"And G-d was angry at me for your sakes (lemanchem) and would not hear me. And G-d said to me, Enough! Do not speak to me any more about this" (3:26).
Moshe wanted nothing more than to enter the land of Israel , the land that G-d chose for His people. It is difficult enough to understand what, exactly, Moshe did wrong to warrant the punishment of denial of entry into the land of Israel . Even more perplexing is His absolute refusal--and even "anger" with Moshe for continuing to plead his case. Was a change of heart not possible? Could not Moshe, who dedicated every fiber in his body to the Jewish people, be granted his one wish? After enduring constant bickering and complaining, immaturity and ingratitude, why was Moshe not allowed to join his people as they finally entered the Promised Land?
The Torah emphasizes that Moshe was denied entry lemanchem , for the sake of the Jewish people. This seems to indicate that, in truth, Moshe deserved to enter the land, and that whatever mistakes he may have made did not warrant the denial of his most fervent wish. However, he could not be allowed to do so; not because of anything he did, but for the sake of the people. Left unclear is how Moshe's death on the east side of the Jordan served the interest of the Jewish people.
The Midrash (see Chizkuni 3:26) answers this problem by focusing on the relationship between leadership and lay people. How does it look when the leader is saved but the people are not? The entire generation that left Egypt with Moshe was denied entry into the land of Israel . Had Moshe been allowed to go, the people would have said, "he only cares about himself". The fact that such a claim would be untrue, even ludicrous, is irrelevant. There would have been some who would say it, and the bottom line would have been that Moshe went to Israel while everyone else died in the desert.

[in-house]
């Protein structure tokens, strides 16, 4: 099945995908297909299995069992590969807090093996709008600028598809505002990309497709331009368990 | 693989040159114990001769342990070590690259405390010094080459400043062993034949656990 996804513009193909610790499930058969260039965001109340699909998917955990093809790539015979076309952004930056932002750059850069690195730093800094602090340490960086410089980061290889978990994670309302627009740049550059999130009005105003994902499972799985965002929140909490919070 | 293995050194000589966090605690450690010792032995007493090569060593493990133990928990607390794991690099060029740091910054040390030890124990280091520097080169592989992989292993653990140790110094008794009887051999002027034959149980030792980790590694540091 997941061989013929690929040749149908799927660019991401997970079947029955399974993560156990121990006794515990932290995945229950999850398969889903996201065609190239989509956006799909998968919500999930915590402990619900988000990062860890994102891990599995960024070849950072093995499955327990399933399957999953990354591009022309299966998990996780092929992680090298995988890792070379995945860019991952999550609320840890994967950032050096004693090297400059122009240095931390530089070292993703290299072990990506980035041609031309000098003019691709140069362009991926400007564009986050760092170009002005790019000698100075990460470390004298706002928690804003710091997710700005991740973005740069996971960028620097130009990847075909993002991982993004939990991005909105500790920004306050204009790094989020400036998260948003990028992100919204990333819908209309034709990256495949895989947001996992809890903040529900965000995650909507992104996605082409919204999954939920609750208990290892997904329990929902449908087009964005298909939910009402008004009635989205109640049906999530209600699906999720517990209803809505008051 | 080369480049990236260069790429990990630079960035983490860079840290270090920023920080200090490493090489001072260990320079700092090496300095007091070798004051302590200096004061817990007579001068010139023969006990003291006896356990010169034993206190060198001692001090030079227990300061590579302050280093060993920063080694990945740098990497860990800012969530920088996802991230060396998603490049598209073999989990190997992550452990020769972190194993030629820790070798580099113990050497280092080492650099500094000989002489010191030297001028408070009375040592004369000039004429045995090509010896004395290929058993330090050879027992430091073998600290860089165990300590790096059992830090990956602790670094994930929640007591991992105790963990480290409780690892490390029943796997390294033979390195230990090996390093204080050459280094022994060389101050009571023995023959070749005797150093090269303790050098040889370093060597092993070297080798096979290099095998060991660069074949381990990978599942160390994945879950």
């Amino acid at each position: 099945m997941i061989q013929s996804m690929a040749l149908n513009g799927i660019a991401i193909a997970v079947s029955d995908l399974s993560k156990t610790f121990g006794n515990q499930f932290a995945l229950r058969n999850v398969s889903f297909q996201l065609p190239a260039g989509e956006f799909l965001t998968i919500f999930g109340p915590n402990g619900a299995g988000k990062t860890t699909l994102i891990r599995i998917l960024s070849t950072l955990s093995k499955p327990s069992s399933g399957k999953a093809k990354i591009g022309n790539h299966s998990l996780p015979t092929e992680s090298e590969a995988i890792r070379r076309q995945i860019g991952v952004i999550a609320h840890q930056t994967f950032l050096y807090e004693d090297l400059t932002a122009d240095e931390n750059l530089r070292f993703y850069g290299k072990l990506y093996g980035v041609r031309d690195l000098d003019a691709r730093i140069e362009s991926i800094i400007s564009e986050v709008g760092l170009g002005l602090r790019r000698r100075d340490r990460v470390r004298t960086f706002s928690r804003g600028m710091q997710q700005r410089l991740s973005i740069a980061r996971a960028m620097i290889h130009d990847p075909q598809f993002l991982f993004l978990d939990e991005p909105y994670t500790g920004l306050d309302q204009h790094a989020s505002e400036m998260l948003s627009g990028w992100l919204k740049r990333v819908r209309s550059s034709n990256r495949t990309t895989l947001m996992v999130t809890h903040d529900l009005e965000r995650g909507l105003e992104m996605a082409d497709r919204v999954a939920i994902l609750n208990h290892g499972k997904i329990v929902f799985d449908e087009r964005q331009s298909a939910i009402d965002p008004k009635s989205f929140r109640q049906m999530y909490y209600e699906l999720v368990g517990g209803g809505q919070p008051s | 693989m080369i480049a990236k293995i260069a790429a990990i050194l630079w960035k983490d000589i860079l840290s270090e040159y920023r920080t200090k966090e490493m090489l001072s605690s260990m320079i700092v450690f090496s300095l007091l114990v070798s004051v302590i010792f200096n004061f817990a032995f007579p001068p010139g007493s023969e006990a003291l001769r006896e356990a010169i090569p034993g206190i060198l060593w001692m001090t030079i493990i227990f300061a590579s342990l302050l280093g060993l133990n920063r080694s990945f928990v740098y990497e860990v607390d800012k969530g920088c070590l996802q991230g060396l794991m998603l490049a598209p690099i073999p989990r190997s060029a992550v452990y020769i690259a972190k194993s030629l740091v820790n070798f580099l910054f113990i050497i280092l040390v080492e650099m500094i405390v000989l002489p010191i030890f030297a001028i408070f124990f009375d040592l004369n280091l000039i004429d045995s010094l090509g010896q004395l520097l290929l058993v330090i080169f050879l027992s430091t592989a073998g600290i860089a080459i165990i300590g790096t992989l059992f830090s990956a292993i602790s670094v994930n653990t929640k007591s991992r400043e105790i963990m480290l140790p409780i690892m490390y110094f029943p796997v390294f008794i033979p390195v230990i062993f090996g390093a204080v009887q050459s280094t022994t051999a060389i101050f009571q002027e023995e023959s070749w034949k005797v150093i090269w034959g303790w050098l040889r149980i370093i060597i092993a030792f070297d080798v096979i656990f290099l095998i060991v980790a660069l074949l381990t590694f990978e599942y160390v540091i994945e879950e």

The truism that a leader must share the fate of his people is crucial to the growth of community. In any situation, if people feel that their leaders are getting preferential treatment, the moral high road needed to truly lead is easily lost. This connection to his people is what caused Rav Elchanan Wasserman, HY"D--ignoring the pleas of his American hosts--to return to Europe in 1940, literally to be killed with his students.
While the Midrash focuses on the potential disparity in status between the leaders and the people, the Malbim (19-century Romania ) focuses on the actual disparity in status between the people and the leaders. The Jewish people, he explains, were not worthy of Moshe. They had to be taught that sinning has its consequences, and that by their actions, they lost the leader who would have brought them so much more success.
Our Sages note that had Moshe led the people into the land of Israel , they would have captured the land without the need for war, and would immediately have built the Temple as they rejoiced in the many blessings of life. In short, it would have ushered in the Messianic Era. However, such results are conditioned on the premise of the Jewish people "being a kingdom of priests and a holy nation". Had Moshe been allowed into the land of Israel , the Jewish people would have learned that their constant bickering had no real impact. Moshe had to die before entering the land of Israel so that the Jewish people could learn to do teshuva . How tragic when people do not appreciate great leadership on those occasions when they have it!
The future of the Jewish people will rise or fall on this crucial relationship of laity and spiritual leadership. Leaders must never let their exalted positions distance them from the concerns of the common man. At the same time, the people must realize the importance of seeking out and being guided by such leaders.
The value of this unity between leader and follower is taught to us by G-d Himself. The destruction of the Temple led to the exile of not just the people of Israel , but of G-d Himself. Imo anochi betzra, (Tehilim 91:15); I, too, am suffering with My people in exile, G-d declares.
May we merit having leaders who share the joy and pain of the people, and people who deserve the best of leadership.